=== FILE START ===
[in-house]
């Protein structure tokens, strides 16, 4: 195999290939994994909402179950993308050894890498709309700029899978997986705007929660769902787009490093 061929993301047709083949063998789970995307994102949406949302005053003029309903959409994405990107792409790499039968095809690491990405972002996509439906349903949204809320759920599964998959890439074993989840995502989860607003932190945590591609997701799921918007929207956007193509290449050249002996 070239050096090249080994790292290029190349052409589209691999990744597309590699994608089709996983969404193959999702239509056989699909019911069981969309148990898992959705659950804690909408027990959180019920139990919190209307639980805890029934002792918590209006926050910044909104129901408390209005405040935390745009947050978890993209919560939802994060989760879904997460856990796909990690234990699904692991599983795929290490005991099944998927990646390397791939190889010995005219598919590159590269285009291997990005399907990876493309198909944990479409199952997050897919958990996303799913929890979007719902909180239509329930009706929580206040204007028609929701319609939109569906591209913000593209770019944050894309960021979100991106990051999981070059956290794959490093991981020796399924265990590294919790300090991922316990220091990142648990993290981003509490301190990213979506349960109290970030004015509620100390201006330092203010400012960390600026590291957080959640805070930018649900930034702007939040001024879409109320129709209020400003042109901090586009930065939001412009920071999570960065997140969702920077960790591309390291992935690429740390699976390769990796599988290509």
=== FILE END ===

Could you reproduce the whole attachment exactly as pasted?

[in-house]
């Protein structure tokens, strides 16, 4: 195999290939994994909402179950993308050894890498709309700029899978997986705007929660769902787009490093 061929993301047709083949063998789970995307994102949406949302005053003029309903959409994405990107792409790499039968095809690491990405972002996509439906349903949204809320759920599964998959890439074993989840995502989860607003932190945590591609997701799921918007929207956007193509290449050249002996 070239050096090249080994790292290029190349052409589209691999990744597309590699994608089709996983969404193959999702239509056989699909019911069981969309148990898992959705659950804690909408027990959180019920139990919190209307639980805890029934002792918590209006926050910044909104129901408390209005405040935390745009947050978890993209919560939802994060989760879904997460856990796909990690234990699904692991599983795929290490005991099944998927990646390397791939190889010995005219598919590159590269285009291997990005399907990876493309198909944990479409199952997050897919958990996303799913929890979007719902909180239509329930009706929580206040204007028609929701319609939109569906591209913000593209770019944050894309960021979100991106990051999981070059956290794959490093991981020796399924265990590294919790300090991922316990220091990142648990993290981003509490301190990213979506349960109290970030004015509620100390201006330092203010400012960390600026590291957080959640805070930018649900930034702007939040001024879409109320129709209020400003042109901090586009930065939001412009920071999570960065997140969702920077960790591309390291992935690429740390699976390769990796599988290509």